Monday, April 9, 2012

One and Only

I'm back. It's been over a year and I've missed this space. We've been dealing with our son's increasing seizures over the past year. The seizures continue, but so does life.'s a column I wrote a few months ago for Natural Life Magazine. This is a subject that really moves me...

One and Only

Okay. I've had enough. It's time to put this in writing.

I have one five year old son. That makes my son an only child. That makes me mother of an only child. I am thirty-seven years old, my husband is forty-two, and our wonderful son is five.

However, I worry about writing that my son is wonderful because lately our critics would say I am a typical over- indulgent mother of an only child.

And I'm growing weary of it.

I don't know if we will have more children. As the parents to a child who was diagnosed with a catastrophic seizure disorder, Infantile Spasms, at five months of age, it's a complicated issue. Over the past five years, we've had seven emergency rides in ambulances. I've hovered in that horrible place where I wait for my son to start breathing, stop seizing, or wake up and be himself again. Each time we speed to the hospital with sirens blaring, I ask myself, what would I do if I had a newborn right now? Would I be able to sustain a pregnancy with this stress? What if my next child has health concerns? There is a voice inside me that says, "this is enough. I can't manage anything else."

At the same time, I long for my boy to have the sibling relationship that I enjoyed growing up. I love being a mother and miss nurturing a baby. I feel selfish to deprive him of siblings but I also feel selfish to bring another person into our world when sometimes it feels like we can barely manage our current situation.

I've been told that we would find a way to cope. This gives me chills. Since my son's devastating diagnosis, we've been struggling to move beyond just coping, to live our lives with joy and without fear. We're almost there.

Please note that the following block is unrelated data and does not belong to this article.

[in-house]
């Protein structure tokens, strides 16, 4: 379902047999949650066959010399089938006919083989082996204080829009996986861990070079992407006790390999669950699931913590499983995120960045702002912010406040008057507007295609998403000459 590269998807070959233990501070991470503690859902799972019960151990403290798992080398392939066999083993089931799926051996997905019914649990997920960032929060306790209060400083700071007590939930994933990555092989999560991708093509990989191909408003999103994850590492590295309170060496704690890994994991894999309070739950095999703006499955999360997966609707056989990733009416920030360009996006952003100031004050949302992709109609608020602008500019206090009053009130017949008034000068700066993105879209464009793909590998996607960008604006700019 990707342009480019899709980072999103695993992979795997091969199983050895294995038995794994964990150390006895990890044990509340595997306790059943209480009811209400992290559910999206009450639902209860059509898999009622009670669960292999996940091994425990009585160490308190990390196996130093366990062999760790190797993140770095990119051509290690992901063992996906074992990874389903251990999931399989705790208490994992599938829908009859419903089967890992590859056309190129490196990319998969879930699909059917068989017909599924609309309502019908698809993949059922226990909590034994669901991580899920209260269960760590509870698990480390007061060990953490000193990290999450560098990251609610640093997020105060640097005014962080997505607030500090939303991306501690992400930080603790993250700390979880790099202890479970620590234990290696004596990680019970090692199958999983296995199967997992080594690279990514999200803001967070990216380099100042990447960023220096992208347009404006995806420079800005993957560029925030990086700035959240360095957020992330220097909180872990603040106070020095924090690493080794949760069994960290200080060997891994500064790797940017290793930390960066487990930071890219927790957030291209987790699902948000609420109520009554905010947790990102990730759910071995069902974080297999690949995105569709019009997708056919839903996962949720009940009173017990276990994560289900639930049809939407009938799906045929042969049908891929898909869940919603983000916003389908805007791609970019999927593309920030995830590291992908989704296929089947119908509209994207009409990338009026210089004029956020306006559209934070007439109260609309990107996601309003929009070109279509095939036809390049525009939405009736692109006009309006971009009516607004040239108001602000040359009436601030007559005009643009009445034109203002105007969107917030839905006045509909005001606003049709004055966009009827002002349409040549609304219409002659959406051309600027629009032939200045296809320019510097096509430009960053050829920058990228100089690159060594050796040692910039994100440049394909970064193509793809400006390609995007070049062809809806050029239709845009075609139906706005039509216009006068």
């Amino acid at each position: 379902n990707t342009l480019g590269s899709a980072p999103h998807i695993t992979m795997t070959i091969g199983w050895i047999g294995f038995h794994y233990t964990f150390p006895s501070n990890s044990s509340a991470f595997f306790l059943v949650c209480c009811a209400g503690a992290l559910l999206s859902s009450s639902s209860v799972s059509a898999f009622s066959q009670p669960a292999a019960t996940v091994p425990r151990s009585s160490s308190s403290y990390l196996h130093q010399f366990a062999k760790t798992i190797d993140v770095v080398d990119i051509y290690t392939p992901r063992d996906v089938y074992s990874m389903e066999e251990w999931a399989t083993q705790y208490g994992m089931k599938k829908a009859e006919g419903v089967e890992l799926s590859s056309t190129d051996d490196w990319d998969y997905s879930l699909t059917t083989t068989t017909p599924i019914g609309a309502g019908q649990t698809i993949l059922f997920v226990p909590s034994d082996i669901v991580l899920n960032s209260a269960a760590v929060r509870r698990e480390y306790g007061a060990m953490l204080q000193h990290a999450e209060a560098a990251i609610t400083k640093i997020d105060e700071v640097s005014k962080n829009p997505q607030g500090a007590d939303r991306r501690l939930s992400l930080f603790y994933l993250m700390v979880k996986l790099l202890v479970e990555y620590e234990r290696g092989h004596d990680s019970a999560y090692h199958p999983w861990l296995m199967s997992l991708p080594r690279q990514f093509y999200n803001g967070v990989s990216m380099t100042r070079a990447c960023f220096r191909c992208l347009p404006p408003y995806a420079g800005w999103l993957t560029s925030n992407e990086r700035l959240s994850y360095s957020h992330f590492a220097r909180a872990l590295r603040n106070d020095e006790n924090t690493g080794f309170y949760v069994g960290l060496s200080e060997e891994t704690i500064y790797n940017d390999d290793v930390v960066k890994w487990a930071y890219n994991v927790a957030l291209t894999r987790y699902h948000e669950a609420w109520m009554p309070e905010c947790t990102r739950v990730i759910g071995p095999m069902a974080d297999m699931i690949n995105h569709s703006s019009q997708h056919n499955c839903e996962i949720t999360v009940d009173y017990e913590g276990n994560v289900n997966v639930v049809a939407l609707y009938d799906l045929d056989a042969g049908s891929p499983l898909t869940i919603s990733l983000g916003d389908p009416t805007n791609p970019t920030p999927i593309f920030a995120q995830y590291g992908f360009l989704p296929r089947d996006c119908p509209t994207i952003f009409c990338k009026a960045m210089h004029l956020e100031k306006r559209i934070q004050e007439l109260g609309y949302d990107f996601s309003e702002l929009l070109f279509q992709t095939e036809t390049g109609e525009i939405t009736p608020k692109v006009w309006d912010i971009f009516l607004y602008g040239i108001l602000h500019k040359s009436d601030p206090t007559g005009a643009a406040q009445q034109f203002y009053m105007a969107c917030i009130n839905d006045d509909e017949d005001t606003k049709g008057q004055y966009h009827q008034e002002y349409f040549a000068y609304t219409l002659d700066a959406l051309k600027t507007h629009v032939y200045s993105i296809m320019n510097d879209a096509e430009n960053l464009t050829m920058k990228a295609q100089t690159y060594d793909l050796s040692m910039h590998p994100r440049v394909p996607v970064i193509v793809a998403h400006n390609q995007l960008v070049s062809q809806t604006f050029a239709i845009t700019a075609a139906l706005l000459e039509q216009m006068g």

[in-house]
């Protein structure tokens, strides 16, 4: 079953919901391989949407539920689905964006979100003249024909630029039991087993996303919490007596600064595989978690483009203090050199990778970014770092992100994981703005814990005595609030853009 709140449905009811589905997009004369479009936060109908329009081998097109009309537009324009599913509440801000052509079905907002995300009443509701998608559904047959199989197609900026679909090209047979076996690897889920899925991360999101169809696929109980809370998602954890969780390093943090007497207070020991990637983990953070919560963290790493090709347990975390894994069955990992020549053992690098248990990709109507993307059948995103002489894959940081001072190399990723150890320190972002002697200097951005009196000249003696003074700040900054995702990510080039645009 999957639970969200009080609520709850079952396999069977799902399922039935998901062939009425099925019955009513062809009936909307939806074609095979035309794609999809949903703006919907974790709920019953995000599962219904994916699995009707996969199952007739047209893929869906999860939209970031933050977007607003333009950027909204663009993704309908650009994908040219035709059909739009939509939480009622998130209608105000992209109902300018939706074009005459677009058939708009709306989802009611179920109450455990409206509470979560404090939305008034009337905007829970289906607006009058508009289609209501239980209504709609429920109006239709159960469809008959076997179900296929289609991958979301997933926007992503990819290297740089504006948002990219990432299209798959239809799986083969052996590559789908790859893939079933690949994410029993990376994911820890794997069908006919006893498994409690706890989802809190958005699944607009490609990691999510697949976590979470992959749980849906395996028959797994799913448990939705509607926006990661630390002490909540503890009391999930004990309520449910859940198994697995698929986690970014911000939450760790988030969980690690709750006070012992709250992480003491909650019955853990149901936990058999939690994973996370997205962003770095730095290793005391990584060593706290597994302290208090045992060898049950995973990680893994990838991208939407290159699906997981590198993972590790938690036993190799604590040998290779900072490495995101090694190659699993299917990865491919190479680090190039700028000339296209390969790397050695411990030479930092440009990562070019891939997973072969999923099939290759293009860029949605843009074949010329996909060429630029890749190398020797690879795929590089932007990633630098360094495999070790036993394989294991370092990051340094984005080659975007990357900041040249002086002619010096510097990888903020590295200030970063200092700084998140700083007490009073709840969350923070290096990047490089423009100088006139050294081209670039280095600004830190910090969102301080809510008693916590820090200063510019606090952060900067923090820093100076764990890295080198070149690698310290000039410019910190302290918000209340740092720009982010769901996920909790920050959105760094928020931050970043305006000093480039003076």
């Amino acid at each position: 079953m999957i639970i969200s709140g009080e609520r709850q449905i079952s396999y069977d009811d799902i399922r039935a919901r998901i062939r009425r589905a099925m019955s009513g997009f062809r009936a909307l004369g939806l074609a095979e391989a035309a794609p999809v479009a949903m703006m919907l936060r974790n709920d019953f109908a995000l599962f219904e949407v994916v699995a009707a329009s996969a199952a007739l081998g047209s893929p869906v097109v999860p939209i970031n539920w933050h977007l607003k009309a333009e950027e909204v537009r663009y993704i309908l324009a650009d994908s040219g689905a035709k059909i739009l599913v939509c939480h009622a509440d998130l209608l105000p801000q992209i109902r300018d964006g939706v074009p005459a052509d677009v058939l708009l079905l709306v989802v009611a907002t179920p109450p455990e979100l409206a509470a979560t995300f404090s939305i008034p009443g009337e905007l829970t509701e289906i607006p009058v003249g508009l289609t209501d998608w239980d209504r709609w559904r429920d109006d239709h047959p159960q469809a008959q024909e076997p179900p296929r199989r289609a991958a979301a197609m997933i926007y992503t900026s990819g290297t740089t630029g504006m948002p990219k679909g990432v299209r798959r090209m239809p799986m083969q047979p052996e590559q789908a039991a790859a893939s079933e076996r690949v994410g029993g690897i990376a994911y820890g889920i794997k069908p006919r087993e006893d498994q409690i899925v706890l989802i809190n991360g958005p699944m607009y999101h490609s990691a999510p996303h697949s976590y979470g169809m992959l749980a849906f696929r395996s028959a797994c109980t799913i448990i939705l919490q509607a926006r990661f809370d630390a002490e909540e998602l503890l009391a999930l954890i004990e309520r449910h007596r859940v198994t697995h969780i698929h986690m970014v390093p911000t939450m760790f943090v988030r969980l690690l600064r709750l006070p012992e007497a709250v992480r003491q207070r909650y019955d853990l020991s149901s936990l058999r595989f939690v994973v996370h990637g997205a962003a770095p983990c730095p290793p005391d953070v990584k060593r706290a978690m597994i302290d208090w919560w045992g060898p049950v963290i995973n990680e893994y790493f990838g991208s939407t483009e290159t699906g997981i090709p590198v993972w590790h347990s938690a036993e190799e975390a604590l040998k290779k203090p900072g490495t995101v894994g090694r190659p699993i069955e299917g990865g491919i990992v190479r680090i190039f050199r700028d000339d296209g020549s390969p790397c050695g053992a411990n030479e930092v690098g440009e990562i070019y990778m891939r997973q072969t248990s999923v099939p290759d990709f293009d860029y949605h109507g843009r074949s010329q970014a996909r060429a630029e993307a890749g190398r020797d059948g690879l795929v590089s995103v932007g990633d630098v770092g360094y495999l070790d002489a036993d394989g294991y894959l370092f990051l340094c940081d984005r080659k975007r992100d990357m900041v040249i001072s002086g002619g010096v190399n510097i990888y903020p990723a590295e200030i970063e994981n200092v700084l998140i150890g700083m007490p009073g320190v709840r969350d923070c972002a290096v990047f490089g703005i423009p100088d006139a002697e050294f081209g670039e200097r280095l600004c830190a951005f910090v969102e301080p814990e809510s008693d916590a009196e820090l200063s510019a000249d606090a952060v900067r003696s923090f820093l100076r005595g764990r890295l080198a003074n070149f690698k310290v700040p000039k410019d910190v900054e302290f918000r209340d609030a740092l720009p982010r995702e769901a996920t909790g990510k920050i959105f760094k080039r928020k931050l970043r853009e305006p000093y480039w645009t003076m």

Born by emergency C-section, our son's birth was frightening for all three of us. I underestimated how much time it would take for us to heal. I don't want to imply that we weren't elated to have him in our lives, seizures or not. Between the scary parts, we marvelled at his little, wrinkled forehead and his long toes. We held him and talked to him and comforted him. But there was always the fear that something was brewing and sometimes, the seizures literally seized our lives.

So I'm always amazed when people casually suggest (usually in an awkward public place) that we better get going on having a second, like we're reproductive lollygaggers. It feels surreal when people who I've always viewed as sensitive or intelligent (or even both) will drill my husband and me about something so personal.

I've written before how the grocery store seems to be the place where parents are most publicly and vocally judged. Recently, a friend of mine, who is mother to a four year old, was in the checkout line. The cashier asked my friend if she had more children at home. When she said she had one child, the cashier whispered ominously, "What if he dies?"

Should every parent have a spare? Like an extra tire?

I think about the parents who have lost a child. I think about the about the parents enduring the silent grief of miscarriage. I think about how they must feel when flippantly critiqued by strangers or acquaintances for not having the "right" number of children.

The few times I've tried to explain our reasons for having one child, I've been told I'll worry less about my son and his seizures if I had another baby. But if love multiplies, doesn't the worry, too?

Sometimes, I fall prey to false ideas about only children. Will he grow up to be self-centred? Will he resent us for not giving him a brother or sister? Will he be alone when we die? The answer to all of these questions is of course not. Only children do just fine. As for being selfish? Gandhi was an only child. Enough said.